Trees for Cities is the only UK charity working at a national and international scale to improve lives by planting trees in cities. We get stuck in with local communities to cultivate lasting change in their neighbourhoods – whether it’s revitalising forgotten spaces, creating healthier environments or getting people excited about growing, foraging and eating healthy food.

The Queen’s Green Canopy 

The Queen’s Green Canopy (QGC) is a unique tree planting campaign across the United Kingdom to mark The Queen’s Platinum Jubilee in 2022. All across the UK, people will be encouraged to “Plant a Tree for the Jubilee” through the QGC initiative.

Led by an Executive Team and supported by charity Cool Earth and the UK Government, the project will see all counties of the UK being invited to create a network of individual or specimen trees, tree avenues, copses and woodlands in honour of The Queen’s 70 years of service to the nation.

As well as inviting the planting of new trees, The Queen’s Green Canopy will dedicate a network of 70 Ancient Woodlands across the United Kingdom and identify 70 Ancient Trees to celebrate Her Majesty’s 70 years of service.

Field Studies Council 

Field Studies Council (FSC) is an environmental education charity committed to helping people, discover, explore, understand and be inspired by the natural world. Its network of centres provides day and residential courses for all ages from young children to retired adults from schools and communities throughout the UK. They also run a range of natural history courses both online and across the UK to encourage adults to take their first steps and continue their learning in the environmental sector. It also reaches many others through its publications and community-based programmes and is the leading UK provider of identification guides.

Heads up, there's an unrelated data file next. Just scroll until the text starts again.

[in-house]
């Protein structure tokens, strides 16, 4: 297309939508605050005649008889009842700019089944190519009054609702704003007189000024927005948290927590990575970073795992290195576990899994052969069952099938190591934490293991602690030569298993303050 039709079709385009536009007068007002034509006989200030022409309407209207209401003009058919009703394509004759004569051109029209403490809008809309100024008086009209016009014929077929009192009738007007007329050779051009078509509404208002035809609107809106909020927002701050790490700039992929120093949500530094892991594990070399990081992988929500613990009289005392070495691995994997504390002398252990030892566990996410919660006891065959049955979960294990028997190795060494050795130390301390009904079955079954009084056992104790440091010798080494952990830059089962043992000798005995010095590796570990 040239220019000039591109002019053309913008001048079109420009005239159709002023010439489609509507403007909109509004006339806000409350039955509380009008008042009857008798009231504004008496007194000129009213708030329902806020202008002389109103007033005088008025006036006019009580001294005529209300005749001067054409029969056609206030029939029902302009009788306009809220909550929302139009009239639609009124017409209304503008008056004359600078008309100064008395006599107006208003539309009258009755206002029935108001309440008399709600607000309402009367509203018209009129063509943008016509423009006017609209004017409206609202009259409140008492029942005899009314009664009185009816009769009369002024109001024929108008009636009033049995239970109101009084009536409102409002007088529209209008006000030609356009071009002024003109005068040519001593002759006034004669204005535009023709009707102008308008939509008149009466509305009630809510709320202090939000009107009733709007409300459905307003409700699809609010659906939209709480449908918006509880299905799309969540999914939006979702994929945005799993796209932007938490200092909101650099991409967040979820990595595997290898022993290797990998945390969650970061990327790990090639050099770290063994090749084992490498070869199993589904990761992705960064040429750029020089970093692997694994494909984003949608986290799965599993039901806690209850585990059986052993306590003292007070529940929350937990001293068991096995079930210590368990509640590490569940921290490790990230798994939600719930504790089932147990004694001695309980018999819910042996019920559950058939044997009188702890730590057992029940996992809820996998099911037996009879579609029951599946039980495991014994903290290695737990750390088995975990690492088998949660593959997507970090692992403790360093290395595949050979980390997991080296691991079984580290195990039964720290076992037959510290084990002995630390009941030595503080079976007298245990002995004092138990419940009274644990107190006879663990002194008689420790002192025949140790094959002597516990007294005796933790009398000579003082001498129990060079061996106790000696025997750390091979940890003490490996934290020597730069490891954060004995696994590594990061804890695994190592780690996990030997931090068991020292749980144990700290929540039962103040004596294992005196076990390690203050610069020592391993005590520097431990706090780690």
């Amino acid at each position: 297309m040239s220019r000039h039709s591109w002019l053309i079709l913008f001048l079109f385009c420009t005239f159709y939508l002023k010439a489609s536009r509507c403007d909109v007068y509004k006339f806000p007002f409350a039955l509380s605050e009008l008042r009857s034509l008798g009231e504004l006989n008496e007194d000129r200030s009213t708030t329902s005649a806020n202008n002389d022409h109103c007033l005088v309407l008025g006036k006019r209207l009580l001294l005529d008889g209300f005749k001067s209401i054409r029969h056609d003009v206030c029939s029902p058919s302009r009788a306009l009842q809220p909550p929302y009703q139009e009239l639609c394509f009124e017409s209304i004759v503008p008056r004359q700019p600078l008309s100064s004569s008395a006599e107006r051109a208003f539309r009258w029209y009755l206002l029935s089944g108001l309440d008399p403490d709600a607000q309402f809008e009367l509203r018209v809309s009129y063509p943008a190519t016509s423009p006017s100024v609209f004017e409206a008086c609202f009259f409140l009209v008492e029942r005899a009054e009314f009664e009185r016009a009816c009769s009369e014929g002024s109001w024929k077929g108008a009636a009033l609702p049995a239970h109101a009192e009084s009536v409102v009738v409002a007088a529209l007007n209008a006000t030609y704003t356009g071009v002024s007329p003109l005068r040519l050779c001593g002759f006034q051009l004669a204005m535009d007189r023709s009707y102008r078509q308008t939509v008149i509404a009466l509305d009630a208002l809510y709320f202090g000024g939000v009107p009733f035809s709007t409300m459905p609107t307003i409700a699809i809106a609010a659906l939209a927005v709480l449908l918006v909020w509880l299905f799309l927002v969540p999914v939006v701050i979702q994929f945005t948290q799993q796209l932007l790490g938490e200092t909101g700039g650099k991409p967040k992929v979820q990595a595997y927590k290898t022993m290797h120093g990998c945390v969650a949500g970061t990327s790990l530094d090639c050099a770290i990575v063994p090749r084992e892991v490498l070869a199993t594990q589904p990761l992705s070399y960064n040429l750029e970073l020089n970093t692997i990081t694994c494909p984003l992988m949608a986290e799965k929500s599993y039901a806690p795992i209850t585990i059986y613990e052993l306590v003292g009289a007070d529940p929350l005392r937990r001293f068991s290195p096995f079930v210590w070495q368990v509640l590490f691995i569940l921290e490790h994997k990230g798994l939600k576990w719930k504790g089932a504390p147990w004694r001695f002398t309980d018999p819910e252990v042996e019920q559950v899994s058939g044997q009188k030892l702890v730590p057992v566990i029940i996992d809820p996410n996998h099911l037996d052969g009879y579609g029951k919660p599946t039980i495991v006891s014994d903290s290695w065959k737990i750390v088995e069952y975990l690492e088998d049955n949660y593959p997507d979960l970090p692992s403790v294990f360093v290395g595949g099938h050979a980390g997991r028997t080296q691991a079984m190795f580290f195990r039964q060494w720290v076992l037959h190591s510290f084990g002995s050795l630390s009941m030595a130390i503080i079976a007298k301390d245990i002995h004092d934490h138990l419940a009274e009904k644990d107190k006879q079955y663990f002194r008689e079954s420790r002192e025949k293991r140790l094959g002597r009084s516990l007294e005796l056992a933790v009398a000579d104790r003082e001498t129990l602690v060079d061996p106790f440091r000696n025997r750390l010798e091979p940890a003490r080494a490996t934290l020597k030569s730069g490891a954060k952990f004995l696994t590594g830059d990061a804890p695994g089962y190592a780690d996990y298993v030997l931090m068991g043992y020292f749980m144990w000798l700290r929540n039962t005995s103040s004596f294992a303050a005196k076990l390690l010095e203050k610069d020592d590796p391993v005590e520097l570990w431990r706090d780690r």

Treeconomics works to understand how trees improve our urban spaces, making them better places to live. We aim to demonstrate that trees are part of the solution for many of our urban problems – be that air pollution, climate adaptation, crime, or manifold others. With towns and cities housing the largest populations of people, our Urban Forests hold the greatest potential to improve health and wellbeing, and stand at the frontline against Climate Change.

Forest Research

Forest Research is Great Britain’s principal organisation for forestry and tree-related research and is internationally renowned for the provision of evidence and scientific services in support of sustainable forestry.